Ambitious, emotionally raw novel on camp

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WE ARE NOT FREE

By Traci Chee (Boston: Houghton Mifflin Harcourt, 2020, 400 pp., $17.99, hardcover)

Yonsei author Traci Chee’s ambitious new novel, “We Are Not Free,” weaves 13 devastating stories of San Francisco Japantown Nisei reeling in the aftermath of the bombing of Pearl Harbor. Immediate, personal and pulsing with drama, the book takes us from March 1942 to the spring of 1945, after the West Coast ban on persons of Japanese ancestry is finally lifted.

She is a terrific writer, providing something that is missing from most books about camp: the raw emotions that course through every character — rage, gritty determination, resentment, and even love and heartbreak.

This is a work of fiction; while I respect the author’s freedom to shape the story as she chooses, I am conflicted about aspects of the book. Historical fiction is an author’s creative interpretation of history, which frequently involves inserting events and people into an otherwise factual framework, and it can be a fine line to walk. She retains the names of some historical figures (particularly ones the characters disdain, such as the controversial Japanese American Citizens League leader Mike Masaoka and Gen. J.L. DeWitt) but fictionalizes virtually everyone else, and I’m not clear why. In one chapter, 18-year-old Stan witnesses the shooting of James Hatsuaki Wakasa, who is killed by Topaz (Central Utah) concentration camp military police, yet Chee changes Wakasa’s name, rather than memorialize him and his wrongful death.

I also found that 13 different narratives is a lot to keep track of, and while some chapters delve more deeply into their characters, the stories blurred into a wash. Strangest of all, she peppers the entire novel with the slang word, “keto,” a derogatory term for a white person that I have only come across in rare historical readings. Practically every one of her 13 characters says it. In my experience, family and community would more likely use the word “hakujin,” and it not only feels shallow to use this offensive, discriminatory language, compared to the rest of the novel’s lofty aspirations, it also makes me question the authenticity and facts of other parts of the book.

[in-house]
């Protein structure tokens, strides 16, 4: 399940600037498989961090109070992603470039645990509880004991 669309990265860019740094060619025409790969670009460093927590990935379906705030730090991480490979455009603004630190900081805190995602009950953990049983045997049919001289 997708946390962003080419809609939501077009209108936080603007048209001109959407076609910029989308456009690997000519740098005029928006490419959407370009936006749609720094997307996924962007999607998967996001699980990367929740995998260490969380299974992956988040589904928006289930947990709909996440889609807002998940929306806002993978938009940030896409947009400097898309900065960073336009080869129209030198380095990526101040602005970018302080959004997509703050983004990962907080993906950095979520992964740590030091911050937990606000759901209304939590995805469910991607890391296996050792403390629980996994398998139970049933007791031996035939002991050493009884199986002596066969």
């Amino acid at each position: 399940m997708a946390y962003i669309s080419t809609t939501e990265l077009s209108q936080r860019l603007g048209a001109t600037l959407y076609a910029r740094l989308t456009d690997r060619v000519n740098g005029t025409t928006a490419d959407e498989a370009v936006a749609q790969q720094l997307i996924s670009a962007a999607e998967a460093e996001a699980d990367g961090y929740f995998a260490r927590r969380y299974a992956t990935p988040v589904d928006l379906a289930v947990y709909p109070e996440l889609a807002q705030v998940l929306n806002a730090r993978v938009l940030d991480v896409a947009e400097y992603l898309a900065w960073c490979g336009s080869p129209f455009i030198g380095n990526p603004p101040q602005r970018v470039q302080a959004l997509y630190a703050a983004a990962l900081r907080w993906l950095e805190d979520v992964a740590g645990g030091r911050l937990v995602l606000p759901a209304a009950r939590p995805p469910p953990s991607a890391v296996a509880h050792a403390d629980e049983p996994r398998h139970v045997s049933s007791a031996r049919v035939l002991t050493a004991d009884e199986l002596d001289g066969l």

Nevertheless, I appreciate her sensitivity to the diverse points of view that the inmates were forced to adopt during their incarceration. She includes voices of resistance, such as the No-Nos, the resisters and the renunciants, juxtaposed with the patriotic military volunteers and draftees. Only a fully committed writer could build characters whose inner voices speak so passionately and uninhibitedly.

Chee’s finest work culminates in the chapter told from the perspective of 442nd Regimental Combat Team soldier, Twitchy Hashimoto, and I will admit that while reading his story, I ached for the harrowing pain that the Issei and Nisei endured throughout the war, and wept.

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